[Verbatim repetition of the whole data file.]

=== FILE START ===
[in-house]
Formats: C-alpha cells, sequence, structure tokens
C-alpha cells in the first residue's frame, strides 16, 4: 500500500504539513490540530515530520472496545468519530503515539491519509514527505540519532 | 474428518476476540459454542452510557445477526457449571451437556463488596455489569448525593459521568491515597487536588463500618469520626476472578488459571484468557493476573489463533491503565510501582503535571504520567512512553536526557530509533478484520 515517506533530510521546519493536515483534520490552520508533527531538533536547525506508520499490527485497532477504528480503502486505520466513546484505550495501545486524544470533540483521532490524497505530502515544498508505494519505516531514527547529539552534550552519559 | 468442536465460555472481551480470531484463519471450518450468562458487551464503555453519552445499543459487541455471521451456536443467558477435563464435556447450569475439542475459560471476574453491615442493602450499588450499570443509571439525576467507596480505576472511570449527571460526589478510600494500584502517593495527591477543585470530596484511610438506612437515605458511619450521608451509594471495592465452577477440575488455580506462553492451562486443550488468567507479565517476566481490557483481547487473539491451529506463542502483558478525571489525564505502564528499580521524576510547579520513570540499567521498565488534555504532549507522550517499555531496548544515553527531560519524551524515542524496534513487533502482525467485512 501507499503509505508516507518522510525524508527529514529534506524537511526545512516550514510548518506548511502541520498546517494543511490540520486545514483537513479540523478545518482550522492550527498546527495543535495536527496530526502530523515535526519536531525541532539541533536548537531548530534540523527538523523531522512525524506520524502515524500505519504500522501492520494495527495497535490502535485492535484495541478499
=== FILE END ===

[in-house]
Formats: C-alpha cells, sequence, structure tokens
C-alpha cells in the first residue's frame, strides 16, 4: 500500500504539513490540530515530520472496545468519530503515539491519509514527505540519532 | 474428518476476540459454542452510557445477526457449571451437556463488596455489569448525593459521568491515597487536588463500618469520626476472578488459571484468557493476573489463533491503565510501582503535571504520567512512553536526557530509533478484520 515517506533530510521546519493536515483534520490552520508533527531538533536547525506508520499490527485497532477504528480503502486505520466513546484505550495501545486524544470533540483521532490524497505530502515544498508505494519505516531514527547529539552534550552519559 | 468442536465460555472481551480470531484463519471450518450468562458487551464503555453519552445499543459487541455471521451456536443467558477435563464435556447450569475439542475459560471476574453491615442493602450499588450499570443509571439525576467507596480505576472511570449527571460526589478510600494500584502517593495527591477543585470530596484511610438506612437515605458511619450521608451509594471495592465452577477440575488455580506462553492451562486443550488468567507479565517476566481490557483481547487473539491451529506463542502483558478525571489525564505502564528499580521524576510547579520513570540499567521498565488534555504532549507522550517499555531496548544515553527531560519524551524515542524496534513487533502482525467485512 501507499503509505508516507518522510525524508527529514529534506524537511526545512516550514510548518506548511502541520498546517494543511490540520486545514483537513479540523478545518482550522492550527498546527495543535495536527496530526502530523515535526519536531525541532539541533536548537531548530534540523527538523523531522512525524506520524502515524500505519504500522501492520494495527495497535490502535485492535484495541478499